Own Credit Risk Accounting, Modigliani-Miller Theorem, and the Fallacy of Counter-Intuitive Results

  •  Francesco Bellandi    


Purpose: This article tests own credit risk accounting under Modigliani-Miller theory to determine whether there is a fundamental fallacy in the unsolved issue of counter-intuitive results.

Design/methodology/approach: A system of equations derived from the MM theorem to own risk.

Findings: Solutions to the wealth transfer hypothesis. Parameters of issuer and holder that nullify own credit risk gain/loss and impairment loss/gain. A theoretical framework is developed to reconcile accounting to Modigliani-Miller theory. If the MM theory is true, as generally it is held to be, the system of equations shows that the recognition of own credit gain or loss would arise from different accounting measurement bases of liability own risk versus assets impairment, and by not reflecting the rebound effect in liability fair value measurement, in both cases not a faithfully representation of the substance of the facts and circumstances. The former would require a re-alignment between impairment and financial liability measurement rules. The latter would require a rethinking of fulfillment vs. fair value measurement to these liabilities. In addition, given the tenet that the accounting does not recognize shareholder wealth transfer, the current financial performance dilemma can be solved by recognizing in equity the concept of capital maintenance adjustment.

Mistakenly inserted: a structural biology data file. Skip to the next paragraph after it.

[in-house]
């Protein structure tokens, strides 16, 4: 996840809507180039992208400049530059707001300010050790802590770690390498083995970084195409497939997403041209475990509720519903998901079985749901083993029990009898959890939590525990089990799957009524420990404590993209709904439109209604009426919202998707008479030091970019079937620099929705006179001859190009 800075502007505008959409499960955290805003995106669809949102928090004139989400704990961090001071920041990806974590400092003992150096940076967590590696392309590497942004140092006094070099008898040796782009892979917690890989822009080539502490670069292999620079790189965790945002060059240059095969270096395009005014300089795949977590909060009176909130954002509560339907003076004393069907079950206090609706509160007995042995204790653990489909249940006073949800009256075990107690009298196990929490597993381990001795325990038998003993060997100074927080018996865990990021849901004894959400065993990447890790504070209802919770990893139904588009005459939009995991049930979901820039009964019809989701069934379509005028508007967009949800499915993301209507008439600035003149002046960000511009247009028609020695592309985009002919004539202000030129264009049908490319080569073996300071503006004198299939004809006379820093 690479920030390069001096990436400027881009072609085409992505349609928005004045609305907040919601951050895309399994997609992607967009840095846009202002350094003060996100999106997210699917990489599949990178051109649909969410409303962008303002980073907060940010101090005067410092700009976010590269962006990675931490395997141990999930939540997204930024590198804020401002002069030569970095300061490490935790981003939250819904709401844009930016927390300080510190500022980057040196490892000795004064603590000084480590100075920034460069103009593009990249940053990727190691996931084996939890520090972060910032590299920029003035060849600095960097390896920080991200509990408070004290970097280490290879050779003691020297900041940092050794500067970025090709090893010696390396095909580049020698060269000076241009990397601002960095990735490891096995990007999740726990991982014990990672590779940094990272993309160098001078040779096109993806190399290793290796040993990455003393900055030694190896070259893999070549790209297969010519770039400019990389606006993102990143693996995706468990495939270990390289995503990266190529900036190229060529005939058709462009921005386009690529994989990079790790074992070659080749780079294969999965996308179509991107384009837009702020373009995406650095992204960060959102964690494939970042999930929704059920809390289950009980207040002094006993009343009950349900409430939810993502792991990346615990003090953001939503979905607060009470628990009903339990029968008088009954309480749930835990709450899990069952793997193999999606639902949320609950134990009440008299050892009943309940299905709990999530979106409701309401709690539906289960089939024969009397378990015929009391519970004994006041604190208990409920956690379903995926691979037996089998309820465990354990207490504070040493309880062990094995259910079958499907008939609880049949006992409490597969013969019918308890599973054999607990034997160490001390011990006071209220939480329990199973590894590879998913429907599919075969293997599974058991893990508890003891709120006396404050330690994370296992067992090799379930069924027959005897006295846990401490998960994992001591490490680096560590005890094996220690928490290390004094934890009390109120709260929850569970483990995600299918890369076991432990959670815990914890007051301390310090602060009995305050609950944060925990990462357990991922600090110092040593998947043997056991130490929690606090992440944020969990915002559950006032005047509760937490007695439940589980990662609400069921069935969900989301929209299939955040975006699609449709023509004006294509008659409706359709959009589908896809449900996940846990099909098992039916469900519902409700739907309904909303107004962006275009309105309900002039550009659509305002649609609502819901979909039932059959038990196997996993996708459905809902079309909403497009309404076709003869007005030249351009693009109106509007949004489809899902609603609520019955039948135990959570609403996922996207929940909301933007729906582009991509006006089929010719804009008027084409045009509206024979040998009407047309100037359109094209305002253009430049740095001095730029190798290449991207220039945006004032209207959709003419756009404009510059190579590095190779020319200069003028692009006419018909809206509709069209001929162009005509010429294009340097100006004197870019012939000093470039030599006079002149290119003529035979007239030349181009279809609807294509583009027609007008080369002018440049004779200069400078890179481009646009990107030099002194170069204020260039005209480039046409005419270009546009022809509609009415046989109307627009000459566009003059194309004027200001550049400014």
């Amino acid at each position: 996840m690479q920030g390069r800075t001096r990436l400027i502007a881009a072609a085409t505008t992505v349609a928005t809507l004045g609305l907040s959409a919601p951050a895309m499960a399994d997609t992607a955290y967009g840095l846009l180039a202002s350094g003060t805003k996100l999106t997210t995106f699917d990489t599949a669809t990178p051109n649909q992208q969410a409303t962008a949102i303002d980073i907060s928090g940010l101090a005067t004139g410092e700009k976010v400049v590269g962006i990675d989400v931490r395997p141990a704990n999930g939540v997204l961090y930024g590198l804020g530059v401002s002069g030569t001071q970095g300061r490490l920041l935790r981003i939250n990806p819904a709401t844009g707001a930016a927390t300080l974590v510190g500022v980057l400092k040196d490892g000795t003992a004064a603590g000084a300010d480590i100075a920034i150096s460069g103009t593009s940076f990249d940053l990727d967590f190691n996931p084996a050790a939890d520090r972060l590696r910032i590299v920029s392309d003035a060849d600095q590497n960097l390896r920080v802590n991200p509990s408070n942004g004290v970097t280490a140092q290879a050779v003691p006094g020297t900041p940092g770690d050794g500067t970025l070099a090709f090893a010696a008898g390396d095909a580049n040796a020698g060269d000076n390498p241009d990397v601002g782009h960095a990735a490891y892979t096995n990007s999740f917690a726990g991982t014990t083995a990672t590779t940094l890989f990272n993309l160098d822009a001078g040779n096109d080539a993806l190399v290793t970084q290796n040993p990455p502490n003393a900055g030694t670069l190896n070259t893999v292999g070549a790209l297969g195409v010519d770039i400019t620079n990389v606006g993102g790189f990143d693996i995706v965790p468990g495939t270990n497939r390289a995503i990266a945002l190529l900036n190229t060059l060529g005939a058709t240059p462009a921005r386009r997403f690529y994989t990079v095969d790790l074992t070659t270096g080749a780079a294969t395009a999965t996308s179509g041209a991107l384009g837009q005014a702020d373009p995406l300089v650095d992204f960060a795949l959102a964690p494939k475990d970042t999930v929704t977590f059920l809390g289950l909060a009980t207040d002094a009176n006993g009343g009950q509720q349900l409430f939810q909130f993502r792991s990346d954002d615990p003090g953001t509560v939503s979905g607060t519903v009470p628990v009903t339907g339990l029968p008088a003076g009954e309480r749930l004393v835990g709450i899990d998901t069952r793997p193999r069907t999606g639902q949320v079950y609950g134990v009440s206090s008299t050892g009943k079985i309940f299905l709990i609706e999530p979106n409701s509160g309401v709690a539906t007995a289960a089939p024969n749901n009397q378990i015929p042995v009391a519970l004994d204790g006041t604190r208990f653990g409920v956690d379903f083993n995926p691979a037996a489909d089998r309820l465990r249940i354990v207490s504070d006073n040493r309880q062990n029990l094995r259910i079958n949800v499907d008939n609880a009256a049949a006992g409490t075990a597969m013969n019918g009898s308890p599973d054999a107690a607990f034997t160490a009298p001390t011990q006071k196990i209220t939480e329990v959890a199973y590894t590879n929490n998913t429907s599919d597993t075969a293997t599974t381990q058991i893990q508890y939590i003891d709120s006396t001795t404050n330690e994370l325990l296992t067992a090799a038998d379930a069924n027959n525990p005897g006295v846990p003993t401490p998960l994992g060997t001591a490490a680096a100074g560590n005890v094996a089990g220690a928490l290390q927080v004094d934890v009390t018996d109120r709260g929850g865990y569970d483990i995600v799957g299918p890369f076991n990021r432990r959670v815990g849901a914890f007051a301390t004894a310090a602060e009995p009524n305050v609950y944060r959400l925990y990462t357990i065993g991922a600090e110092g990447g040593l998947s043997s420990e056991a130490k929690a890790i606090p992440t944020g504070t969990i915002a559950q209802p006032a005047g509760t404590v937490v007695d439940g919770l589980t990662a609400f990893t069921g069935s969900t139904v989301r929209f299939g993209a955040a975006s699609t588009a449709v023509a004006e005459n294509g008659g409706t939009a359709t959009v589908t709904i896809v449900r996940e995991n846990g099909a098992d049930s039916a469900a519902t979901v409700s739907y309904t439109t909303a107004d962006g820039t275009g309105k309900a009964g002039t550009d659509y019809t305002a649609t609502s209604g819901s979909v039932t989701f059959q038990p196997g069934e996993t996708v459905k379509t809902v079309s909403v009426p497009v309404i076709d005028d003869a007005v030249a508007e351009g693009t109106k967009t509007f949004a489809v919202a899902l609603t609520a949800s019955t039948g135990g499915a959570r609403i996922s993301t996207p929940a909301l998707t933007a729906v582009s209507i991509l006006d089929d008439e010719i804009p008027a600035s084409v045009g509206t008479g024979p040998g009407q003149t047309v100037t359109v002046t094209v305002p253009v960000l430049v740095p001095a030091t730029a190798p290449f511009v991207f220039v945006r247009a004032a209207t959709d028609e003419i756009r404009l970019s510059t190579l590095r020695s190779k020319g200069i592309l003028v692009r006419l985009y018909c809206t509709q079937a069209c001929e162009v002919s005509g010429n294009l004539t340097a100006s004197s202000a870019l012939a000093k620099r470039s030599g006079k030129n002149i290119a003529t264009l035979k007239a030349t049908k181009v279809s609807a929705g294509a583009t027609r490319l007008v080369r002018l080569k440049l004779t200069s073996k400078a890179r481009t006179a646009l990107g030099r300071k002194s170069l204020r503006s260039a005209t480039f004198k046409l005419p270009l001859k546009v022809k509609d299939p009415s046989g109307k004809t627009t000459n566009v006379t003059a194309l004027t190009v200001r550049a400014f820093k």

Originality: Rare, if not unique, innovative direct application of MM paradigm to own risk.

Implications: Significant contribution to the debate on performance and OCI, counter-intuitive results and accounting mismatch, fulfilment value versus fair value, incomplete recognition of contemporaneous asset value, and the definition of income in the Conceptual Framework.

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